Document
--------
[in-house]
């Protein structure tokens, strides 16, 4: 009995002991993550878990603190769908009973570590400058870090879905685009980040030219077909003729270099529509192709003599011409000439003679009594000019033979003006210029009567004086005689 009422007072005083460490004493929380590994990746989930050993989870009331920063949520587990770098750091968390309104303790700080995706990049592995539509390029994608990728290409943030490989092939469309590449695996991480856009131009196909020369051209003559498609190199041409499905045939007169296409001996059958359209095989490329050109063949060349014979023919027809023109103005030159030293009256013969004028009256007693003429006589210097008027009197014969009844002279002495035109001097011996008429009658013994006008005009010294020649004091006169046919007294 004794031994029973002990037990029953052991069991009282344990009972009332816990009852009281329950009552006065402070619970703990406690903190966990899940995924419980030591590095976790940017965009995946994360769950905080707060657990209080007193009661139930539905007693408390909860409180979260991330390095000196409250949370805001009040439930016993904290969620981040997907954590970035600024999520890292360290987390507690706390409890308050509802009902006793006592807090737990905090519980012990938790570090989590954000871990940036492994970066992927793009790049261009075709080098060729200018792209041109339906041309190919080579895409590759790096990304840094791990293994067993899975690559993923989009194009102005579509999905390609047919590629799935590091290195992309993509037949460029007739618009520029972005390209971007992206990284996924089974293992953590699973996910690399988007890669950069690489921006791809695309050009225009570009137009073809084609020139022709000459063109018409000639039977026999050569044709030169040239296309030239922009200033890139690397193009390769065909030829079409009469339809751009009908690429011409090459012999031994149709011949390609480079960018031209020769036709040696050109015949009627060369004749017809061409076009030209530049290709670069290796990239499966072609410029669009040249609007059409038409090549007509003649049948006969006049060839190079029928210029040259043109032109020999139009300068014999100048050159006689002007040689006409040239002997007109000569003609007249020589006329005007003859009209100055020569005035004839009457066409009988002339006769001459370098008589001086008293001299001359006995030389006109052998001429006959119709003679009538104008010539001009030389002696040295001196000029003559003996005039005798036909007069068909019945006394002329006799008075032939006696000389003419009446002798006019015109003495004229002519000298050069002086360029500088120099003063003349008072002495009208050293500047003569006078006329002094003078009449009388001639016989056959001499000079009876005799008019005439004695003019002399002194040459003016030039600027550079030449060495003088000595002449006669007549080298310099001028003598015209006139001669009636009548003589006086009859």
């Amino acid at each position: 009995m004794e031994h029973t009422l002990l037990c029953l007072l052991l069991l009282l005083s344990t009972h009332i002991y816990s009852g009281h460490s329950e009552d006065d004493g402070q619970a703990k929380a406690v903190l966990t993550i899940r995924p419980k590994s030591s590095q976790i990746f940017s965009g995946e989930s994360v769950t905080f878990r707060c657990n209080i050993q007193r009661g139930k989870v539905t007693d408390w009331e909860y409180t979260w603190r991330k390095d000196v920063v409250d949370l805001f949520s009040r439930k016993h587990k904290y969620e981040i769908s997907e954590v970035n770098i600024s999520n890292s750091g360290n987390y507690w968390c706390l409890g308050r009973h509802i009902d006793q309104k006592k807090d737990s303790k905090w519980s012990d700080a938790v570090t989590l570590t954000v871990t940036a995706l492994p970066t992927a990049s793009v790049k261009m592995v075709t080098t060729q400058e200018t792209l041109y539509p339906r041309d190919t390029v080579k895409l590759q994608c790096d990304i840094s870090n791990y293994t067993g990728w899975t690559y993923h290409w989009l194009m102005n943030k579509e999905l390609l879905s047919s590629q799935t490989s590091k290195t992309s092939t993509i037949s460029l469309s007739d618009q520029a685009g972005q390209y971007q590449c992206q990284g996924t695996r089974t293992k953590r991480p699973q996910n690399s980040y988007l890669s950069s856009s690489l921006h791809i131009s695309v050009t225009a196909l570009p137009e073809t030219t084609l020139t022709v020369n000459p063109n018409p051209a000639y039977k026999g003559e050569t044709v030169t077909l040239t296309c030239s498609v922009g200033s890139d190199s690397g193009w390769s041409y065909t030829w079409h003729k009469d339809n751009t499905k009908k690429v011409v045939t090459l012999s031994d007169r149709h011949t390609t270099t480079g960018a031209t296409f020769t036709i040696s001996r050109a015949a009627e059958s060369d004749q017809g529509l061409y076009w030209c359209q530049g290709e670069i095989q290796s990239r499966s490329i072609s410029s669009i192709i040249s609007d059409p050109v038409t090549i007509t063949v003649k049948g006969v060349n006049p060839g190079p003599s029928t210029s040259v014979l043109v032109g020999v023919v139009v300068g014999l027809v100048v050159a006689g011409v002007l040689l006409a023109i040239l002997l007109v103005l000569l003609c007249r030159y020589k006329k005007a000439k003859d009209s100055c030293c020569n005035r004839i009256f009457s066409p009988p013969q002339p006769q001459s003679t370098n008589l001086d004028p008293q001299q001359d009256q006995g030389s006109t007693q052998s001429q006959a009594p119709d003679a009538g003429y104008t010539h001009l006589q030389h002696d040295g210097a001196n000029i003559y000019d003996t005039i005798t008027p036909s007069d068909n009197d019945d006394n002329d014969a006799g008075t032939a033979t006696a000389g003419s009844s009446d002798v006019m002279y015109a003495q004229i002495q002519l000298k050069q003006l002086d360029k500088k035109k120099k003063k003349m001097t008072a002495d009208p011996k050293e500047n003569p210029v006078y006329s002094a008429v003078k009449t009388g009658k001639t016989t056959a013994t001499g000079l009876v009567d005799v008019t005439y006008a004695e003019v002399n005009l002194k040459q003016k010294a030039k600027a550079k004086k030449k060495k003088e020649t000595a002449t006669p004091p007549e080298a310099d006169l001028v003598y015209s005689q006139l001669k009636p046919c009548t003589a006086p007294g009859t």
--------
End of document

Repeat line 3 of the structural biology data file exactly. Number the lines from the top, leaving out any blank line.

């Amino acid at each position: 009995m004794e031994h029973t009422l002990l037990c029953l007072l052991l069991l009282l005083s344990t009972h009332i002991y816990s009852g009281h460490s329950e009552d006065d004493g402070q619970a703990k929380a406690v903190l966990t993550i899940r995924p419980k590994s030591s590095q976790i990746f940017s965009g995946e989930s994360v769950t905080f878990r707060c657990n209080i050993q007193r009661g139930k989870v539905t007693d408390w009331e909860y409180t979260w603190r991330k390095d000196v920063v409250d949370l805001f949520s009040r439930k016993h587990k904290y969620e981040i769908s997907e954590v970035n770098i600024s999520n890292s750091g360290n987390y507690w968390c706390l409890g308050r009973h509802i009902d006793q309104k006592k807090d737990s303790k905090w519980s012990d700080a938790v570090t989590l570590t954000v871990t940036a995706l492994p970066t992927a990049s793009v790049k261009m592995v075709t080098t060729q400058e200018t792209l041109y539509p339906r041309d190919t390029v080579k895409l590759q994608c790096d990304i840094s870090n791990y293994t067993g990728w899975t690559y993923h290409w989009l194009m102005n943030k579509e999905l390609l879905s047919s590629q799935t490989s590091k290195t992309s092939t993509i037949s460029l469309s007739d618009q520029a685009g972005q390209y971007q590449c992206q990284g996924t695996r089974t293992k953590r991480p699973q996910n690399s980040y988007l890669s950069s856009s690489l921006h791809i131009s695309v050009t225009a196909l570009p137009e073809t030219t084609l020139t022709v020369n000459p063109n018409p051209a000639y039977k026999g003559e050569t044709v030169t077909l040239t296309c030239s498609v922009g200033s890139d190199s690397g193009w390769s041409y065909t030829w079409h003729k009469d339809n751009t499905k009908k690429v011409v045939t090459l012999s031994d007169r149709h011949t390609t270099t480079g960018a031209t296409f020769t036709i040696s001996r050109a015949a009627e059958s060369d004749q017809g529509l061409y076009w030209c359209q530049g290709e670069i095989q290796s990239r499966s490329i072609s410029s669009i192709i040249s609007d059409p050109v038409t090549i007509t063949v003649k049948g006969v060349n006049p060839g190079p003599s029928t210029s040259v014979l043109v032109g020999v023919v139009v300068g014999l027809v100048v050159a006689g011409v002007l040689l006409a023109i040239l002997l007109v103005l000569l003609c007249r030159y020589k006329k005007a000439k003859d009209s100055c030293c020569n005035r004839i009256f009457s066409p009988p013969q002339p006769q001459s003679t370098n008589l001086d004028p008293q001299q001359d009256q006995g030389s006109t007693q052998s001429q006959a009594p119709d003679a009538g003429y104008t010539h001009l006589q030389h002696d040295g210097a001196n000029i003559y000019d003996t005039i005798t008027p036909s007069d068909n009197d019945d006394n002329d014969a006799g008075t032939a033979t006696a000389g003419s009844s009446d002798v006019m002279y015109a003495q004229i002495q002519l000298k050069q003006l002086d360029k500088k035109k120099k003063k003349m001097t008072a002495d009208p011996k050293e500047n003569p210029v006078y006329s002094a008429v003078k009449t009388g009658k001639t016989t056959a013994t001499g000079l009876v009567d005799v008019t005439y006008a004695e003019v002399n005009l002194k040459q003016k010294a030039k600027a550079k004086k030449k060495k003088e020649t000595a002449t006669p004091p007549e080298a310099d006169l001028v003598y015209s005689q006139l001669k009636p046919c009548t003589a006086p007294g009859t």